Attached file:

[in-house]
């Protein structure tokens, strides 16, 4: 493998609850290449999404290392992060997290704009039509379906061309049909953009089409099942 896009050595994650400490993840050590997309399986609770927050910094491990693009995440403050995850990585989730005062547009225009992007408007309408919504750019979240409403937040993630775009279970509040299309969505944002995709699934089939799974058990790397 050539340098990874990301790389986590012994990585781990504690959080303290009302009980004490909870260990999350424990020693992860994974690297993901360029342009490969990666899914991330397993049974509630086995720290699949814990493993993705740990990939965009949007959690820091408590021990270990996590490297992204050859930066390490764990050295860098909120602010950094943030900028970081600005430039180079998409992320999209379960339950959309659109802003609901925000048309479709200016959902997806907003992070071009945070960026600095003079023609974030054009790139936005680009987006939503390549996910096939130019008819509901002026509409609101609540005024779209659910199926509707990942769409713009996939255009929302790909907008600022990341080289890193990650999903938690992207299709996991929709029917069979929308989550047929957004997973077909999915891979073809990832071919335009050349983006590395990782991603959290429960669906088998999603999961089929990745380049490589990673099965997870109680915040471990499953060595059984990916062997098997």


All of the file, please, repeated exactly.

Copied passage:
[in-house]
């Protein structure tokens, strides 16, 4: 493998609850290449999404290392992060997290704009039509379906061309049909953009089409099942 896009050595994650400490993840050590997309399986609770927050910094491990693009995440403050995850990585989730005062547009225009992007408007309408919504750019979240409403937040993630775009279970509040299309969505944002995709699934089939799974058990790397 050539340098990874990301790389986590012994990585781990504690959080303290009302009980004490909870260990999350424990020693992860994974690297993901360029342009490969990666899914991330397993049974509630086995720290699949814990493993993705740990990939965009949007959690820091408590021990270990996590490297992204050859930066390490764990050295860098909120602010950094943030900028970081600005430039180079998409992320999209379960339950959309659109802003609901925000048309479709200016959902997806907003992070071009945070960026600095003079023609974030054009790139936005680009987006939503390549996910096939130019008819509901002026509409609101609540005024779209659910199926509707990942769409713009996939255009929302790909907008600022990341080289890193990650999903938690992207299709996991929709029917069979929308989550047929957004997973077909999915891979073809990832071919335009050349983006590395990782991603959290429960669906088998999603999961089929990745380049490589990673099965997870109680915040471990499953060595059984990916062997098997």